Commands tagged ssh-agent (3)

What's this?

commandlinefu.com is the place to record those command-line gems that you return to again and again. That way others can gain from your CLI wisdom and you from theirs too. All commands can be commented on, discussed and voted up or down.

Share Your Commands


Check These Out

Which processes are listening on a specific port (e.g. port 80)
swap out "80" for your port of interest. Can use port number or named ports e.g. "http"

Remove a line from a file using sed (useful for updating known SSH server keys when they change)

Securely stream (and save) a file from a remote server
Securely stream a file from a remote server (and save it locally). Useful if you're impatient and want to watch a movie immediately and download it at the same time without using extra bandwidth. This is an extension of snipertyler's idea. Note: This command uses an encrypted connection, unlike the original.

recursive search and replace old with new string, inside files
xargs deals badly with special characters (such as space, ' and "). To see the problem try this: touch important_file touch 'not important_file' ls not* | xargs rm Parallel https://savannah.nongnu.org/projects/parallel/ does not have this problem.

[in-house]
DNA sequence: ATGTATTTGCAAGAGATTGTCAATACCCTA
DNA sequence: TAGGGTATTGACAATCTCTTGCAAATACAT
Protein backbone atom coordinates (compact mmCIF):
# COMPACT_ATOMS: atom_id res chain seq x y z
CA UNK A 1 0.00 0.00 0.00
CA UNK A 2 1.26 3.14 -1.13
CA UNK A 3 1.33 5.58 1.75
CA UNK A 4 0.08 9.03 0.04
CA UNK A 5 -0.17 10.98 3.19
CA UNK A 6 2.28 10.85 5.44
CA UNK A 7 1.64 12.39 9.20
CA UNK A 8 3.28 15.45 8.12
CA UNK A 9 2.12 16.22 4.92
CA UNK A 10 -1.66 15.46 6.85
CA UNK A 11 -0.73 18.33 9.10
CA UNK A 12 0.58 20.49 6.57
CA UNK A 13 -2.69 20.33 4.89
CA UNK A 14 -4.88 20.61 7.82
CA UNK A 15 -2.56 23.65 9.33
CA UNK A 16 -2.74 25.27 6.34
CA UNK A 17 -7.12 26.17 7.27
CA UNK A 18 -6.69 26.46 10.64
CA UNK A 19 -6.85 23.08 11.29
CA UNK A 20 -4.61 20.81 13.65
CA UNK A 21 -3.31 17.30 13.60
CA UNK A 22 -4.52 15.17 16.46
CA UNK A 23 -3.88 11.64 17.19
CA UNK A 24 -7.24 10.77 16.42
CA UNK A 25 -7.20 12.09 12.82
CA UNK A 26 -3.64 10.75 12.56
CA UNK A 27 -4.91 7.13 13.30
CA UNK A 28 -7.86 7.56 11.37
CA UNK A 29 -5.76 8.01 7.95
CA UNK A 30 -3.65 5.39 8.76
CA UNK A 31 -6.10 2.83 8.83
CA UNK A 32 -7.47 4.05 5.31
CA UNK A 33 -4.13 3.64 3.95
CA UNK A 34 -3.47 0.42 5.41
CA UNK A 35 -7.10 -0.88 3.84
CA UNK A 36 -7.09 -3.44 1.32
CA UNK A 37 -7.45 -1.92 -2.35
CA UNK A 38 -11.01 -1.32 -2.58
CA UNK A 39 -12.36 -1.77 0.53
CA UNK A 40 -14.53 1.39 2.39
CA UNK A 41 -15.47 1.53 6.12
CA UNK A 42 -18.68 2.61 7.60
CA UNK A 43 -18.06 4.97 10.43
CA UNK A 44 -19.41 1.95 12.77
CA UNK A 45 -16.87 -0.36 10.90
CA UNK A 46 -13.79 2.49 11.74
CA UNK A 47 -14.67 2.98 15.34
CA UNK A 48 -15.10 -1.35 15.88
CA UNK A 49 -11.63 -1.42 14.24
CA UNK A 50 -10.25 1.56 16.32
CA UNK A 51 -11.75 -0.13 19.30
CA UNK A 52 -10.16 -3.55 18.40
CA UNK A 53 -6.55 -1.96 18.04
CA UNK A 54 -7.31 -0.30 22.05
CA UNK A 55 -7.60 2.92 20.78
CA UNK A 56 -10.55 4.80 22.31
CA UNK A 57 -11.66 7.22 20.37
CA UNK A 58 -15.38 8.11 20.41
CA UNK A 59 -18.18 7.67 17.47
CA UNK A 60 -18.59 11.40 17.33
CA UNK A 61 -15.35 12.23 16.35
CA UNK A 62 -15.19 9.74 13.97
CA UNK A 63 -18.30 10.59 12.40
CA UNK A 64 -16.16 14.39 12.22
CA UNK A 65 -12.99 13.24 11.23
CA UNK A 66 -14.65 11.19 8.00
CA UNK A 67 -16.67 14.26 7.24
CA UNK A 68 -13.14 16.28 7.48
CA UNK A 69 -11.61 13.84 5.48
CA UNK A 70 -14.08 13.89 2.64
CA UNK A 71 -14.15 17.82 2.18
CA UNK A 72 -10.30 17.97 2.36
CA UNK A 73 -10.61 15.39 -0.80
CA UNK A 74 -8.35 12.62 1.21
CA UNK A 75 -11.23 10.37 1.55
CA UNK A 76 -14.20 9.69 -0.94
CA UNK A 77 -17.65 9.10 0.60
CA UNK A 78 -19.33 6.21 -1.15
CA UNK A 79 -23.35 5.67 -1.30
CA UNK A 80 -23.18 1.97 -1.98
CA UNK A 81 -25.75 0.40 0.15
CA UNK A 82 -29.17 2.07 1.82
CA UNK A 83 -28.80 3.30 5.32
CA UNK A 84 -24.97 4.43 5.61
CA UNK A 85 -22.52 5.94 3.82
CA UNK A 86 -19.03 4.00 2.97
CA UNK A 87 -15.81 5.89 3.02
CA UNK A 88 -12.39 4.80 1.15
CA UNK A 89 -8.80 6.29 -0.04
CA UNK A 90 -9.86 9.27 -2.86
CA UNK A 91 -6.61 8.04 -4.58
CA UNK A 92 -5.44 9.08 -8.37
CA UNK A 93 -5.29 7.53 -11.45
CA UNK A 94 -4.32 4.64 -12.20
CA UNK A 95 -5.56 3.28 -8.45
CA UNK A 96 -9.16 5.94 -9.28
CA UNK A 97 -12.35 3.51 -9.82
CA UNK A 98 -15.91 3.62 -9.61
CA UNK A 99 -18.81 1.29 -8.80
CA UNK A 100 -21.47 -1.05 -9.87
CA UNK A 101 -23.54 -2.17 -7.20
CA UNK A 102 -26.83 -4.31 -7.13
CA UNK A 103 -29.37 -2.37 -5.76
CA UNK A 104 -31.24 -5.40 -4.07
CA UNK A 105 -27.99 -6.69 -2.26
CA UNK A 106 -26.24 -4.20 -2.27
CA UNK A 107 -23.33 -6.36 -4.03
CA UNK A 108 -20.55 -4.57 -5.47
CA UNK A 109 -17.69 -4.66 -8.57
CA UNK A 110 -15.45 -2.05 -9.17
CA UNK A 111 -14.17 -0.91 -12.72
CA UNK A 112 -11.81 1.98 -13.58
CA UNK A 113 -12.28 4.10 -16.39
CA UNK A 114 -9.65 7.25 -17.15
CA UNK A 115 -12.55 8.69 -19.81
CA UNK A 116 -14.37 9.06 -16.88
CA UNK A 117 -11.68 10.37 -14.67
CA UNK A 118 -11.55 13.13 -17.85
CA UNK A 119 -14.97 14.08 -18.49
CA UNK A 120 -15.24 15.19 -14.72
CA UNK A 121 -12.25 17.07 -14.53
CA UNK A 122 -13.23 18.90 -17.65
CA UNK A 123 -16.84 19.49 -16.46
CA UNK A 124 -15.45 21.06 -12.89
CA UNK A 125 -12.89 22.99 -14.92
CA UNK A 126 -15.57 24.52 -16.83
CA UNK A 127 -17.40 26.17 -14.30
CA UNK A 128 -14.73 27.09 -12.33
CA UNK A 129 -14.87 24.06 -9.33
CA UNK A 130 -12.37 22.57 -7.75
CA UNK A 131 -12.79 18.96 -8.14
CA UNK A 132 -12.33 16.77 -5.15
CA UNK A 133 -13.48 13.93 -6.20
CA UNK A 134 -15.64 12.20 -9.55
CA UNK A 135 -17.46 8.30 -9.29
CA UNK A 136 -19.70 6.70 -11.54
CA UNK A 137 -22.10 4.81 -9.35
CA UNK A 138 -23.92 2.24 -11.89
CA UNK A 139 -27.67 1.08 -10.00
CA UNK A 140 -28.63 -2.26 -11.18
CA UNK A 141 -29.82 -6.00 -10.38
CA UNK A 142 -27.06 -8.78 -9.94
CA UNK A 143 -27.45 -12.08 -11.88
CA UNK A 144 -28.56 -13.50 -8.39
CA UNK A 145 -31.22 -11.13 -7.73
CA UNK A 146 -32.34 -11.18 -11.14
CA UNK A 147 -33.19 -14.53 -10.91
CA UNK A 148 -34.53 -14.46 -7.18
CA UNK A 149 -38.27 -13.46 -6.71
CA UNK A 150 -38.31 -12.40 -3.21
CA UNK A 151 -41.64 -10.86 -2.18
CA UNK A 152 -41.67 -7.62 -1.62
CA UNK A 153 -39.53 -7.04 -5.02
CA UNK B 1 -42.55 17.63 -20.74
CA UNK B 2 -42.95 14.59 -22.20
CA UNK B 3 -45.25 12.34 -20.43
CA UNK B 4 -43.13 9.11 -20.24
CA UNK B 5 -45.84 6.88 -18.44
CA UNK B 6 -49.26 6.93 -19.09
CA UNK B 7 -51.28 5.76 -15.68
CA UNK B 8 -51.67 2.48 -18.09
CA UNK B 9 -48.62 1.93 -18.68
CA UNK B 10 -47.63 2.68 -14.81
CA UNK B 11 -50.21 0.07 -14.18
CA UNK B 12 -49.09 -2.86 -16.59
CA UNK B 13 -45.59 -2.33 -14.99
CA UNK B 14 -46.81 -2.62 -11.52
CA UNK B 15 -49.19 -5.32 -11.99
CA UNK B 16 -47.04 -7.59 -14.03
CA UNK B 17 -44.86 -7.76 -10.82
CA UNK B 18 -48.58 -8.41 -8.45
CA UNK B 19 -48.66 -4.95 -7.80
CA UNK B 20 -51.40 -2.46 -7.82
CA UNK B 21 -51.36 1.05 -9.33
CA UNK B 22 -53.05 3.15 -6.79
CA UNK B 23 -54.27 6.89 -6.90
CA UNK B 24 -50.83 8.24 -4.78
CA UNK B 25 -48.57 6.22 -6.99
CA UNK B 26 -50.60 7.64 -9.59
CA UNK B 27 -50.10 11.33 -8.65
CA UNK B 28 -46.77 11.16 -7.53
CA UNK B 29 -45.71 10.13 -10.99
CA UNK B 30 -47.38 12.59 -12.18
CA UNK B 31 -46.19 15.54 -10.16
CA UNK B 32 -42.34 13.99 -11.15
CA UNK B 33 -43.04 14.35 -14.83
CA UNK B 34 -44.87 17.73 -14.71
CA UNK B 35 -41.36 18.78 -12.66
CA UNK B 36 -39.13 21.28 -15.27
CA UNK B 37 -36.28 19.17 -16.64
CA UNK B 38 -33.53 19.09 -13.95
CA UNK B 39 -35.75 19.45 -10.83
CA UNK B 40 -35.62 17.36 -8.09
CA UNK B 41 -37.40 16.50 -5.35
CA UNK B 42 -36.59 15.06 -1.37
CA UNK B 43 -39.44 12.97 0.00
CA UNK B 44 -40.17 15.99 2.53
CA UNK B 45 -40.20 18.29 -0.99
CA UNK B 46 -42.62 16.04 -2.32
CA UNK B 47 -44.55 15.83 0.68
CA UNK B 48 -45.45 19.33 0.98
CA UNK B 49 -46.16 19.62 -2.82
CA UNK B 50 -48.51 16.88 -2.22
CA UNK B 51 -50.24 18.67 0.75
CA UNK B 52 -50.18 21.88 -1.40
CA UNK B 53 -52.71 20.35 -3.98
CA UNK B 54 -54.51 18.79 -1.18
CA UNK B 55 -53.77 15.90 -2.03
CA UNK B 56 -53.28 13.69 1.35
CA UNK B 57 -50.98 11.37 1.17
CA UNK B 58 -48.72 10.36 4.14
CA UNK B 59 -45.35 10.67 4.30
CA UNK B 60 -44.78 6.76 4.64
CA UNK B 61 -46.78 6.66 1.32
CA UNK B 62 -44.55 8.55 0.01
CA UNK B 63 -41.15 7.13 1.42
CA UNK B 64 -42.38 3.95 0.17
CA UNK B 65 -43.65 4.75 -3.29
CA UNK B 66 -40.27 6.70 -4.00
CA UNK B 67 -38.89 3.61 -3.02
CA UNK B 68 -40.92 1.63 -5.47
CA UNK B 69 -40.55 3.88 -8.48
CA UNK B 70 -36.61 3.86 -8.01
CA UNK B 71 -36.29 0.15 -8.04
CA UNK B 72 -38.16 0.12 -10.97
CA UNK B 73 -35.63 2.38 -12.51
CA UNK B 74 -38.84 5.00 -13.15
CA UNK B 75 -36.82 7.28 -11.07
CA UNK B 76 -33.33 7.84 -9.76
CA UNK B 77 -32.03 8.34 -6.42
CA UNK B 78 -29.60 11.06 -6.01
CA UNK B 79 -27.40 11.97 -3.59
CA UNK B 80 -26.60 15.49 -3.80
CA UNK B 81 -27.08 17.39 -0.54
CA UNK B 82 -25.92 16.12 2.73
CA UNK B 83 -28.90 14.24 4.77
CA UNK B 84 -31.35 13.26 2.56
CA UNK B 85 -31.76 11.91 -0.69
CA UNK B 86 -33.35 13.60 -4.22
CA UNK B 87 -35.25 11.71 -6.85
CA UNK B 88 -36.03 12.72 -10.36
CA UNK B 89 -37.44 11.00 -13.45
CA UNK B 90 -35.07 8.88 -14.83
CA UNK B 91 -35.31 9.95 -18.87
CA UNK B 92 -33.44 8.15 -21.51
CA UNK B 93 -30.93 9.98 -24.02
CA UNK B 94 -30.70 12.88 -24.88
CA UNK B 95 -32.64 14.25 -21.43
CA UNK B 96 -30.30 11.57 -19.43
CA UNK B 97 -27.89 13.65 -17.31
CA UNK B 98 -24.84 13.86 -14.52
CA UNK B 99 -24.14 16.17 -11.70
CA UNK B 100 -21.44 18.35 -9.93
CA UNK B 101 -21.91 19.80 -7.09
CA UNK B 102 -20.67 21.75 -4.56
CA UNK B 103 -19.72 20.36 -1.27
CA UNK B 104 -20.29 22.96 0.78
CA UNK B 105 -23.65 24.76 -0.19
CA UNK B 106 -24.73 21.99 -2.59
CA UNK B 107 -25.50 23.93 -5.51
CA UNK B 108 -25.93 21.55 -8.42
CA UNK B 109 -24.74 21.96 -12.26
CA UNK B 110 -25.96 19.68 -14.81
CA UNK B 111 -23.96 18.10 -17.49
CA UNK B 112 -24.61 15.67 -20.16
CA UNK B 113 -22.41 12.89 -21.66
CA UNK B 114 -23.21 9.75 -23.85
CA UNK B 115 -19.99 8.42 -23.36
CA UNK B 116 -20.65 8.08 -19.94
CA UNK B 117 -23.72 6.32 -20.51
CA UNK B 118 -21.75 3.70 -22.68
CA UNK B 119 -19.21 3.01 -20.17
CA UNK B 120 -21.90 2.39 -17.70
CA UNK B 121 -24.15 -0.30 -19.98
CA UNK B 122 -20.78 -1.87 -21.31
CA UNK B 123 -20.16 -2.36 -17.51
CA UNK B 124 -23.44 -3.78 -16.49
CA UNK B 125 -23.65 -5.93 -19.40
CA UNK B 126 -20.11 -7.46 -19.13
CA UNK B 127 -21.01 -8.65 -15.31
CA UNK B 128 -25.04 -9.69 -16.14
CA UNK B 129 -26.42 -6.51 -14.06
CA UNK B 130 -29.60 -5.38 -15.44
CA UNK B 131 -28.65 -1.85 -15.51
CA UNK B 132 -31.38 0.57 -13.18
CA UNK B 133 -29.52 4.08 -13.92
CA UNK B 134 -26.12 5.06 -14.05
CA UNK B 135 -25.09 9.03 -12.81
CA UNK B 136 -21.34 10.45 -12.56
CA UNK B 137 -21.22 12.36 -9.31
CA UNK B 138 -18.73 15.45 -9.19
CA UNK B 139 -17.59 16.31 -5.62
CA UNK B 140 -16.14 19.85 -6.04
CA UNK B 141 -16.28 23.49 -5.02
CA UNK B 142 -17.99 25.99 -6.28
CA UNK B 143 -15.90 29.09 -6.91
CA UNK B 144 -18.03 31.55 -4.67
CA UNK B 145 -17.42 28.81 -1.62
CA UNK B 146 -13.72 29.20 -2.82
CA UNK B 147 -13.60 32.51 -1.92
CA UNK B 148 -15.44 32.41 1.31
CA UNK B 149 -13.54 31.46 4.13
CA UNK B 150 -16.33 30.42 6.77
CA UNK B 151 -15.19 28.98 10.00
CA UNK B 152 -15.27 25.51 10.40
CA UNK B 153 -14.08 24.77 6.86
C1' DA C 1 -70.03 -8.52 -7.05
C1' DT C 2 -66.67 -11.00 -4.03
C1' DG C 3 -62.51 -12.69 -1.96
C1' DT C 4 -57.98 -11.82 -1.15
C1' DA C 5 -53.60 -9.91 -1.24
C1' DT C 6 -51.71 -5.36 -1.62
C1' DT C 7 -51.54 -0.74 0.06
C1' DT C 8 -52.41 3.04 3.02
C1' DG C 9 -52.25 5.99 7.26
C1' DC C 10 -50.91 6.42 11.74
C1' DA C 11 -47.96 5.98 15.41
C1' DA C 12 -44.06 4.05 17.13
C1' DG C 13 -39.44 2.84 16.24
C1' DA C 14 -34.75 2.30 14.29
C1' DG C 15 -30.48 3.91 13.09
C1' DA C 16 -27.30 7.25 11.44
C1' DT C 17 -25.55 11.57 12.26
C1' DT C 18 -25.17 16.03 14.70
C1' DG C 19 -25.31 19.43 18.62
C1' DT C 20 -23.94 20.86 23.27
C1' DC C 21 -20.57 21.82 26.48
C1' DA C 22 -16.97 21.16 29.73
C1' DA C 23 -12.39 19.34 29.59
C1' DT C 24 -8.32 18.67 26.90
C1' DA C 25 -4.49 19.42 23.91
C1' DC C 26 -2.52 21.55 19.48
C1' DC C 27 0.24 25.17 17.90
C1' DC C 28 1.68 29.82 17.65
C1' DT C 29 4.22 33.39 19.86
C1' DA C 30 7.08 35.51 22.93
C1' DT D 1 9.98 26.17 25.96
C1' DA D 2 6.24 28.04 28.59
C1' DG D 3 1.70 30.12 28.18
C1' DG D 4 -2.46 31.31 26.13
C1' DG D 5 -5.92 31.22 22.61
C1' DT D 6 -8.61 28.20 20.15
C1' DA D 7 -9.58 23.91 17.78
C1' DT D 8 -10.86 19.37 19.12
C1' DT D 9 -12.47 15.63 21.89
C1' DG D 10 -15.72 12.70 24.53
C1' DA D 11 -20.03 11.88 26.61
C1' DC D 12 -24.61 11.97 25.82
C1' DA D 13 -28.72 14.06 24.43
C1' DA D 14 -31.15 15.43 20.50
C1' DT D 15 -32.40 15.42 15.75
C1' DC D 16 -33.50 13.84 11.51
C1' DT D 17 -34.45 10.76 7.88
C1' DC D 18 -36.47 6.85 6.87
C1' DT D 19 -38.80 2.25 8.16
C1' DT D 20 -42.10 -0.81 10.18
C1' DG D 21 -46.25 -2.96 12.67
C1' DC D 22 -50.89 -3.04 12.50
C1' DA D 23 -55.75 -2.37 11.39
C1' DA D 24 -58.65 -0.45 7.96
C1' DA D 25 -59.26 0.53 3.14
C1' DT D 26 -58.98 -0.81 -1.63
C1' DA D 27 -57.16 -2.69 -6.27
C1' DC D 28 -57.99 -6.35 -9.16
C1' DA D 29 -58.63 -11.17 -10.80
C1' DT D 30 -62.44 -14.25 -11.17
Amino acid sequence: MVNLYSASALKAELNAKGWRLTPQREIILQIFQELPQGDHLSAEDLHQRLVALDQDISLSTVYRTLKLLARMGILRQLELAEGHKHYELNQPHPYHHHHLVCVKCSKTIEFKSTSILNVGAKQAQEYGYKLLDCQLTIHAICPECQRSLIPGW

positions the mysql slave at a specific master position
say you want to reinitialize the slave database without resetting the master positions. You stop the slave, dump the master database with --master-data=2 then execute the command on the slave and wait for it to stop at the exact position of the dump. reinit the slave db and start the slave. enjoy.

create a colorful 田 image

Find out current working directory of a process

Copy specific files recursively using the same tree organization.
This command has been used to overwrite corrupted "entries" files of a corrupted subversion working copy. Note the --files-from input format.

Rsync between two servers
copying files from one server to another using rysnc. Root access need to be allowed on the destination.

Show LAN IP with ip(8)
$ ip address show | grep eth0 | sed '1d' | awk '{print $2}' does the same, but shows network-prefix.


Stay in the loop…

Follow the Tweets.

Every new command is wrapped in a tweet and posted to Twitter. Following the stream is a great way of staying abreast of the latest commands. For the more discerning, there are Twitter accounts for commands that get a minimum of 3 and 10 votes - that way only the great commands get tweeted.

» http://twitter.com/commandlinefu
» http://twitter.com/commandlinefu3
» http://twitter.com/commandlinefu10

Subscribe to the feeds.

Use your favourite RSS aggregator to stay in touch with the latest commands. There are feeds mirroring the 3 Twitter streams as well as for virtually every other subset (users, tags, functions,…):

Subscribe to the feed for: